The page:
Personalized prevention – the implications of general health factors
Based on the article of the same name by Gerhard Schmalz and Dirk Ziebolz, published in ZWR 2019; 128(6): pp. 295–304
Whether preventative or curative, dental measures need to be individually tailored according to the risk factors identified for each patient. In this context, general health is significantly influenced by three risk factors: general diseases according to the ICD-10 classification, medication intake, and lifestyle. Each of these risk factors is characterized by two sub-aspects. The first of these is the potential ‘risk of complication’, which describes the increased likelihood of injury to the patient during or as a result of a dental intervention (e.g. infection risk: infectious endocarditis in patients with a heart valve replacement). Distinct from this is the 'risk of disease’, which describes the increased likelihood of the development and/or progression of an oral disease (e.g. increased risk of periodontitis in patients with inadequately controlled diabetes). The sum of a patient’s existing risk factors makes up their individual risk profile (Fig. 1). On the basis of these known multifactorial links and potential risks, the content of an affected patient’s dental treatment and preventative care and/or aftercare needs to be adapted according to the patient’s needs.
In the normal course of an invasive or preventative dental procedure, it is recommended that a risk assessment should always be carried out, both for the safety of the patient and to ensure the outcome. The classification system presented in this article assigns ‘risk of complication’ and ‘risk of disease’ to one of three categories (low = green, moderate = yellow, high = red, Table 1). Classifications are made according to defined risk factors: General diseases (e.g. diabetes, heart valve replacement), medication (e.g. cyclosporine A with a risk of gingival overgrowth) and lifestyle (e.g. smoking). In parallel, the ‘infectious risk of complication’ should be taken into account in the classification. Here, the extent of immunocompromisation (dependent on the underlying disease and medication) and anticipated bacteraemia level (dependent on the patient’s oral health and type of intervention) play a role. By using the calculated risk profile, it is therefore possible to deduce the effect that each risk factor will have on each stage of the prevention session.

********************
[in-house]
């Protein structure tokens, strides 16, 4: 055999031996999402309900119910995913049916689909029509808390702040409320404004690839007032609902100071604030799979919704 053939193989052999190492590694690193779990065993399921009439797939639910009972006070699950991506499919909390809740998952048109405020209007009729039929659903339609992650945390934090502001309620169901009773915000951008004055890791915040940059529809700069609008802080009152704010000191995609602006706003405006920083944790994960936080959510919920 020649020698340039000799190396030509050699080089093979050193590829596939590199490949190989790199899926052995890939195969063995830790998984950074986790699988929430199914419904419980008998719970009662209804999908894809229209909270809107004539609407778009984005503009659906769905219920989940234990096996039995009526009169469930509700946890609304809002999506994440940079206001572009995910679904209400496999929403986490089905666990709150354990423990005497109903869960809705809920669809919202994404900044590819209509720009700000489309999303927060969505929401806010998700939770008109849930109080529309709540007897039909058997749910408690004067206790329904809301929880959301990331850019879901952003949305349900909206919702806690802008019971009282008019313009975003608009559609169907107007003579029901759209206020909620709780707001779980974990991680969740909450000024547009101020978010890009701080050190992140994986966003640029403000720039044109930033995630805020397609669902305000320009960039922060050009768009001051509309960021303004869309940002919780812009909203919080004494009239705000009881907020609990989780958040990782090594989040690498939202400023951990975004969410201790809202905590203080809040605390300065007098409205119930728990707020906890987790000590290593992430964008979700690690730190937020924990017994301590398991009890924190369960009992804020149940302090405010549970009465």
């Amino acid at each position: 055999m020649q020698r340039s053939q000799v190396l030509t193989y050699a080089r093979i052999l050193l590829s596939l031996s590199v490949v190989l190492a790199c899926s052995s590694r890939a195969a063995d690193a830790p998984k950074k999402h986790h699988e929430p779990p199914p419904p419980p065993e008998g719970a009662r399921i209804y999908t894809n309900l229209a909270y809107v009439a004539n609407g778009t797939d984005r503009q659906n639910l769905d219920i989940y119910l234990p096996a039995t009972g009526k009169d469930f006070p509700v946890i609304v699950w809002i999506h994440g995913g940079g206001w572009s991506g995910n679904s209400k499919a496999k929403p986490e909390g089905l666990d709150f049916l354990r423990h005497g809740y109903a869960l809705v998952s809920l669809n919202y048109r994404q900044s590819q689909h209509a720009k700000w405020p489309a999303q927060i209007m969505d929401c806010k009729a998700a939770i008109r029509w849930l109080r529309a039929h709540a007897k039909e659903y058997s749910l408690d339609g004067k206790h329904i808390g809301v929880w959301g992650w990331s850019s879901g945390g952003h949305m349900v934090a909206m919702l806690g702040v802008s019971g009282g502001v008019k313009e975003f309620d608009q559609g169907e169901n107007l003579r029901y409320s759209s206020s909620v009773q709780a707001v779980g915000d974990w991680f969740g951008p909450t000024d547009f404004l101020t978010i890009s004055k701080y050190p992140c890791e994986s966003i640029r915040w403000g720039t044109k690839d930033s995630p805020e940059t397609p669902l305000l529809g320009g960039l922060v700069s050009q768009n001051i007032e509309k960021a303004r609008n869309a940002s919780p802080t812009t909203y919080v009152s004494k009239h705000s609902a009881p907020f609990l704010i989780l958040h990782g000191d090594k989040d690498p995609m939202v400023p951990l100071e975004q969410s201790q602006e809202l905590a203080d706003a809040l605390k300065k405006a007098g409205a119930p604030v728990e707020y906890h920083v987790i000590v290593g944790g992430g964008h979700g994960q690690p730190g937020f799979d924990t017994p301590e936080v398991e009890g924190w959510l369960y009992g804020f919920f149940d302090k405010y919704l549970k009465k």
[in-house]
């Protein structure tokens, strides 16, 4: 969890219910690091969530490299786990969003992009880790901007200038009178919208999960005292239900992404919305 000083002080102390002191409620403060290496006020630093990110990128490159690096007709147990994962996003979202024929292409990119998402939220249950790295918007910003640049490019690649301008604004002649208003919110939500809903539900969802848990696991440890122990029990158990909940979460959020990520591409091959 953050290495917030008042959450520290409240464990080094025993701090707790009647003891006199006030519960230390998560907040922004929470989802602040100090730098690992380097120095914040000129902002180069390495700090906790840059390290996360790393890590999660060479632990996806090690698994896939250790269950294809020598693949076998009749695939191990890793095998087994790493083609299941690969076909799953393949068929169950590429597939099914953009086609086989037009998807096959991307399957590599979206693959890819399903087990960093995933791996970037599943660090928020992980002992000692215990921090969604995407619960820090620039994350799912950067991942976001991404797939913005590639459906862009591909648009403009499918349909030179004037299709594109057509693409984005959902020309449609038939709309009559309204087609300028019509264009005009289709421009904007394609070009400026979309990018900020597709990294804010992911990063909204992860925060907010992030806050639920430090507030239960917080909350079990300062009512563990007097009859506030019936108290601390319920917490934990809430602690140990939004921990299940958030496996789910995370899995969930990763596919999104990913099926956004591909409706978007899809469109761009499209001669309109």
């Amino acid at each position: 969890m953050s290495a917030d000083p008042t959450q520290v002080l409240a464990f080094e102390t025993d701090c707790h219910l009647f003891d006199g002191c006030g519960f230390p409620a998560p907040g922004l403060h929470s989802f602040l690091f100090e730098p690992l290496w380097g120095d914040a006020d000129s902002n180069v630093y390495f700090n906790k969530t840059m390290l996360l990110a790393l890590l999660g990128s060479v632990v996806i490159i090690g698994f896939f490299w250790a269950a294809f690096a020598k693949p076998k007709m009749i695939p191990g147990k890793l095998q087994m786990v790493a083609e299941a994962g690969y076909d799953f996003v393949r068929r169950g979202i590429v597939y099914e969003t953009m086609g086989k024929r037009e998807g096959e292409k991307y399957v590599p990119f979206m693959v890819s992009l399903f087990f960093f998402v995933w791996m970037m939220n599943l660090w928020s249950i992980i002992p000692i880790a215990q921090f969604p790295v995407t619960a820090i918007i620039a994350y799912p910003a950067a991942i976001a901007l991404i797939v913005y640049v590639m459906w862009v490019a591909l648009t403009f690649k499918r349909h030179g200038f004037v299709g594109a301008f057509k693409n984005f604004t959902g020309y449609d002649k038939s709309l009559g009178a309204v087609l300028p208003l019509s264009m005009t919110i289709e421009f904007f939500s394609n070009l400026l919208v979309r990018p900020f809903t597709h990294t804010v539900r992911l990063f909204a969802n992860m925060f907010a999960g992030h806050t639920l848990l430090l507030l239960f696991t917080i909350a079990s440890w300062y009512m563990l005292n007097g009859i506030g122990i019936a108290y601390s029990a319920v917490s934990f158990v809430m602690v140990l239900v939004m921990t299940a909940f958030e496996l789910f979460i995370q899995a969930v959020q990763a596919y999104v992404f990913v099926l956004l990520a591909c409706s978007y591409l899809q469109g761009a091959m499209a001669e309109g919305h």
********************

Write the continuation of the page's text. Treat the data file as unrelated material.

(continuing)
To ensure that patients can be given safe and effective preventative treatment, it is essential to carry out an adequate risk classification, and to deduce the corresponding clinical consequences for each phase of a prevention session. The classification system presented in this article provides a way to systematically incorporate general diseases, medications and lifestyle habits into structured preventative dentistry. By using an individually tailored, risk-orientated prevention approach, treatment safety can be increased, and long-term treatment success can be ensured.
Table 1: Definition of the three categories within ‘risk of complication’ and ‘risk of disease’
|Category||Risk of complication||Risk of disease|
|Low||Can be treated without using special measures||No effect on treatment success|
|Moderate||Failure to consider the underlying disease and/or medication can negatively impact the health of the patient. Appropriate countermeasures are important for the patient’s health||Failure to consider the risk factor has a moderate impact on treatment success and/or on the development and/or progression of oral diseases|
Failure to consider the underlying disease and/or medication may possibly endanger the life of the patient.
Appropriate countermeasures are absolutely essential
|Failure to consider the risk factor has a substantial impact on treatment success and/or on the development and/or progression of oral diseases|
Figure 1: Breakdown of risk factors, which together constitute the patient’s risk profile. This influences the structure and content of the prevention session. Every risk factor entails a potential risk of complication and a potential risk of disease.